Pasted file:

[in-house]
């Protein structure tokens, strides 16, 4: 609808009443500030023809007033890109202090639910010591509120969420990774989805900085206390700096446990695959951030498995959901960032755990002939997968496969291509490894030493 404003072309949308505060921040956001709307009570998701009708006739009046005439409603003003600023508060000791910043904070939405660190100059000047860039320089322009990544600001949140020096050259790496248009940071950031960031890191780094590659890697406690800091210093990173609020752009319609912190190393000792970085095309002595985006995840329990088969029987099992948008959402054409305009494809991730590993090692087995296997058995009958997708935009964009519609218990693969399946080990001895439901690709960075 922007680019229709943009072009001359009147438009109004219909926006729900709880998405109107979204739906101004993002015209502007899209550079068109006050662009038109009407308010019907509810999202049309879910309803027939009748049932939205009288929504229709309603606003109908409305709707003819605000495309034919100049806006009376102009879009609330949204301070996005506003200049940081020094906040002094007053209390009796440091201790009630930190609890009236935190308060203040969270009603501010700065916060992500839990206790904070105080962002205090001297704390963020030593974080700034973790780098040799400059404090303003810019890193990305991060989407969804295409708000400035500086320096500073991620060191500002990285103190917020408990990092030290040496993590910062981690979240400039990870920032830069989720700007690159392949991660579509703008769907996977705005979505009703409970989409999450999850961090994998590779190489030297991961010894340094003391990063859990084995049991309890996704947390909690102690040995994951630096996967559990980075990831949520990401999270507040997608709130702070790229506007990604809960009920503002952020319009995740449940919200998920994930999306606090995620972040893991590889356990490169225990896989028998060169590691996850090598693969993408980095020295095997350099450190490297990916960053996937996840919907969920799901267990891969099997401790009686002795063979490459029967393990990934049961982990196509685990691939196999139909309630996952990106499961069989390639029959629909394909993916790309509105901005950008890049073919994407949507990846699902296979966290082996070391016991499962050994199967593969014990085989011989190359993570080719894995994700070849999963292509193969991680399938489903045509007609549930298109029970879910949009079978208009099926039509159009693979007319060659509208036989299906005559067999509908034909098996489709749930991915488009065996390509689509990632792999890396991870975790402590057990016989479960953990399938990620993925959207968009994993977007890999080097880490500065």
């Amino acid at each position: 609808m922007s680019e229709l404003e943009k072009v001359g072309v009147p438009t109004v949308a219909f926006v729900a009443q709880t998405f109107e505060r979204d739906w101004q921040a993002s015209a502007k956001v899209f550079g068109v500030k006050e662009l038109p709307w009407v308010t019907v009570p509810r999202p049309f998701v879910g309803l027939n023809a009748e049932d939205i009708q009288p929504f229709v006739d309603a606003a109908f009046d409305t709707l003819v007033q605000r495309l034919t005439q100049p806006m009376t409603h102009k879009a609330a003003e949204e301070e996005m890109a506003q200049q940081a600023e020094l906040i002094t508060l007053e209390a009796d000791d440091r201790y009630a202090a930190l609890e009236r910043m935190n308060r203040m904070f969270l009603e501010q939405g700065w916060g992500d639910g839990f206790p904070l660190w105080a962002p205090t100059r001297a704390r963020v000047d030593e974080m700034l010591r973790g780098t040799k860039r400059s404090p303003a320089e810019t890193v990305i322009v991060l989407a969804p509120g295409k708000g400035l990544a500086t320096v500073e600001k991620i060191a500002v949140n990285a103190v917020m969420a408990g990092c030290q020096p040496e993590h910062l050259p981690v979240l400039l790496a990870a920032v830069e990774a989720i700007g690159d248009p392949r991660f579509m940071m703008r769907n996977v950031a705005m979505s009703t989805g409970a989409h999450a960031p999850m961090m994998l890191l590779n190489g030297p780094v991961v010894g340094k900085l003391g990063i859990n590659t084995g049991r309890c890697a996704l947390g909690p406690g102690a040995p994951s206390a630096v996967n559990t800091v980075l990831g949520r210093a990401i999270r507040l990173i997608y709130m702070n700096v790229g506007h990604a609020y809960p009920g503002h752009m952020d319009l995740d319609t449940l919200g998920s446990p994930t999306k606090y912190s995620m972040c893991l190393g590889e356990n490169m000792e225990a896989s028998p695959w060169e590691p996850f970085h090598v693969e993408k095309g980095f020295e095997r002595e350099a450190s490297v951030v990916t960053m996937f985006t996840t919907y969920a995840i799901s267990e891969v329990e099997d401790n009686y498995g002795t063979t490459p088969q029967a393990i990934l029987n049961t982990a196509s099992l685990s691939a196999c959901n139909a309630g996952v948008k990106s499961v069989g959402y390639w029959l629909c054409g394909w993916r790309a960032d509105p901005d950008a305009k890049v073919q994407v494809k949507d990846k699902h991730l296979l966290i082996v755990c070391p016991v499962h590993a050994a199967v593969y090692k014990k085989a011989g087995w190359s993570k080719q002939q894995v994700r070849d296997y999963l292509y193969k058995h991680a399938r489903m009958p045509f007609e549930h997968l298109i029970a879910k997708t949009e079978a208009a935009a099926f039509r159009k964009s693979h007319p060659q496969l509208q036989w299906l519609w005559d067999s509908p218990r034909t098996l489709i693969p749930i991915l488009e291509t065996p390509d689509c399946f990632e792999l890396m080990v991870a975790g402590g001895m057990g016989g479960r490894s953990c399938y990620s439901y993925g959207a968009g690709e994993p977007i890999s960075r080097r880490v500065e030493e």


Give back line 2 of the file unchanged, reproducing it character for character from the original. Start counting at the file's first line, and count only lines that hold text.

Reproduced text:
């Protein structure tokens, strides 16, 4: 609808009443500030023809007033890109202090639910010591509120969420990774989805900085206390700096446990695959951030498995959901960032755990002939997968496969291509490894030493 404003072309949308505060921040956001709307009570998701009708006739009046005439409603003003600023508060000791910043904070939405660190100059000047860039320089322009990544600001949140020096050259790496248009940071950031960031890191780094590659890697406690800091210093990173609020752009319609912190190393000792970085095309002595985006995840329990088969029987099992948008959402054409305009494809991730590993090692087995296997058995009958997708935009964009519609218990693969399946080990001895439901690709960075 922007680019229709943009072009001359009147438009109004219909926006729900709880998405109107979204739906101004993002015209502007899209550079068109006050662009038109009407308010019907509810999202049309879910309803027939009748049932939205009288929504229709309603606003109908409305709707003819605000495309034919100049806006009376102009879009609330949204301070996005506003200049940081020094906040002094007053209390009796440091201790009630930190609890009236935190308060203040969270009603501010700065916060992500839990206790904070105080962002205090001297704390963020030593974080700034973790780098040799400059404090303003810019890193990305991060989407969804295409708000400035500086320096500073991620060191500002990285103190917020408990990092030290040496993590910062981690979240400039990870920032830069989720700007690159392949991660579509703008769907996977705005979505009703409970989409999450999850961090994998590779190489030297991961010894340094003391990063859990084995049991309890996704947390909690102690040995994951630096996967559990980075990831949520990401999270507040997608709130702070790229506007990604809960009920503002952020319009995740449940919200998920994930999306606090995620972040893991590889356990490169225990896989028998060169590691996850090598693969993408980095020295095997350099450190490297990916960053996937996840919907969920799901267990891969099997401790009686002795063979490459029967393990990934049961982990196509685990691939196999139909309630996952990106499961069989390639029959629909394909993916790309509105901005950008890049073919994407949507990846699902296979966290082996070391016991499962050994199967593969014990085989011989190359993570080719894995994700070849999963292509193969991680399938489903045509007609549930298109029970879910949009079978208009099926039509159009693979007319060659509208036989299906005559067999509908034909098996489709749930991915488009065996390509689509990632792999890396991870975790402590057990016989479960953990399938990620993925959207968009994993977007890999080097880490500065």